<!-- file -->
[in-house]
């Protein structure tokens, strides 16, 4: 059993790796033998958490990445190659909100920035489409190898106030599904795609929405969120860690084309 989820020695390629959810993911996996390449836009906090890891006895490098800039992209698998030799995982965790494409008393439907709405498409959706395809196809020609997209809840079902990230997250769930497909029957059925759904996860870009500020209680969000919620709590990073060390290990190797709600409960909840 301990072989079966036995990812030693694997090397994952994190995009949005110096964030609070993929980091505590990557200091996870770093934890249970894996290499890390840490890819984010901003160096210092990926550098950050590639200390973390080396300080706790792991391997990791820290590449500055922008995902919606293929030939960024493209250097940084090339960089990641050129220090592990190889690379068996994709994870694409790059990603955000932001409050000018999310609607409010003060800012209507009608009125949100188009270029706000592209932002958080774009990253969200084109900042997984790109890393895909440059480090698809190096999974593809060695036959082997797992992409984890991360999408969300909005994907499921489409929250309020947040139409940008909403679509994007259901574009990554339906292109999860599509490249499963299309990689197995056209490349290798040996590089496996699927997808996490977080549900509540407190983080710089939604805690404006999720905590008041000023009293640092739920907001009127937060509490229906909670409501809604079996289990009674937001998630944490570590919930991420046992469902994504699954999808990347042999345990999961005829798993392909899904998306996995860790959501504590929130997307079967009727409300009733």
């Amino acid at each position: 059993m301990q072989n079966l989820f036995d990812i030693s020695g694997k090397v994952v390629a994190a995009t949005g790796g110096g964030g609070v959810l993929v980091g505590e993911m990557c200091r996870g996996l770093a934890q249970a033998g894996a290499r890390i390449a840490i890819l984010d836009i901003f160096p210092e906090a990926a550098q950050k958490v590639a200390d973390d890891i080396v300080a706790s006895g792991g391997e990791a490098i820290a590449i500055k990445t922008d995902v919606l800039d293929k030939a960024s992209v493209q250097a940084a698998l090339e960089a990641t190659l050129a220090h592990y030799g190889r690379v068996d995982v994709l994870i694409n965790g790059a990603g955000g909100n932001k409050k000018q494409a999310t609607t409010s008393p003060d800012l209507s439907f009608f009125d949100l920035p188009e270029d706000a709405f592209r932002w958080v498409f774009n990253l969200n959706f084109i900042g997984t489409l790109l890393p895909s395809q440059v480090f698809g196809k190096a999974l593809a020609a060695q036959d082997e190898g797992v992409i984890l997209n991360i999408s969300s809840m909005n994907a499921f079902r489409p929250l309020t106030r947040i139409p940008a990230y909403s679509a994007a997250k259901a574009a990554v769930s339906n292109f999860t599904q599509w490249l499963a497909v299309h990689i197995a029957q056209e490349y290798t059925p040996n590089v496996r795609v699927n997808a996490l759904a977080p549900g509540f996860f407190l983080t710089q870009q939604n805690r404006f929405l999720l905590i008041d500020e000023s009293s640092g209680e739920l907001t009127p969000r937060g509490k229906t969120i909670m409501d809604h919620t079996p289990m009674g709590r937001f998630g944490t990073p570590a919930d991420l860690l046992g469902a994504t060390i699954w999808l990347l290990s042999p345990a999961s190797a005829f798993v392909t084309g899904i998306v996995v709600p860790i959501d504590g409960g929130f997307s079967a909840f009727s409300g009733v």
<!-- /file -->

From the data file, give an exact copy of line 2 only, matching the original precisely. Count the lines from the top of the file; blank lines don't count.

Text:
């Protein structure tokens, strides 16, 4: 059993790796033998958490990445190659909100920035489409190898106030599904795609929405969120860690084309 989820020695390629959810993911996996390449836009906090890891006895490098800039992209698998030799995982965790494409008393439907709405498409959706395809196809020609997209809840079902990230997250769930497909029957059925759904996860870009500020209680969000919620709590990073060390290990190797709600409960909840 301990072989079966036995990812030693694997090397994952994190995009949005110096964030609070993929980091505590990557200091996870770093934890249970894996290499890390840490890819984010901003160096210092990926550098950050590639200390973390080396300080706790792991391997990791820290590449500055922008995902919606293929030939960024493209250097940084090339960089990641050129220090592990190889690379068996994709994870694409790059990603955000932001409050000018999310609607409010003060800012209507009608009125949100188009270029706000592209932002958080774009990253969200084109900042997984790109890393895909440059480090698809190096999974593809060695036959082997797992992409984890991360999408969300909005994907499921489409929250309020947040139409940008909403679509994007259901574009990554339906292109999860599509490249499963299309990689197995056209490349290798040996590089496996699927997808996490977080549900509540407190983080710089939604805690404006999720905590008041000023009293640092739920907001009127937060509490229906909670409501809604079996289990009674937001998630944490570590919930991420046992469902994504699954999808990347042999345990999961005829798993392909899904998306996995860790959501504590929130997307079967009727409300009733």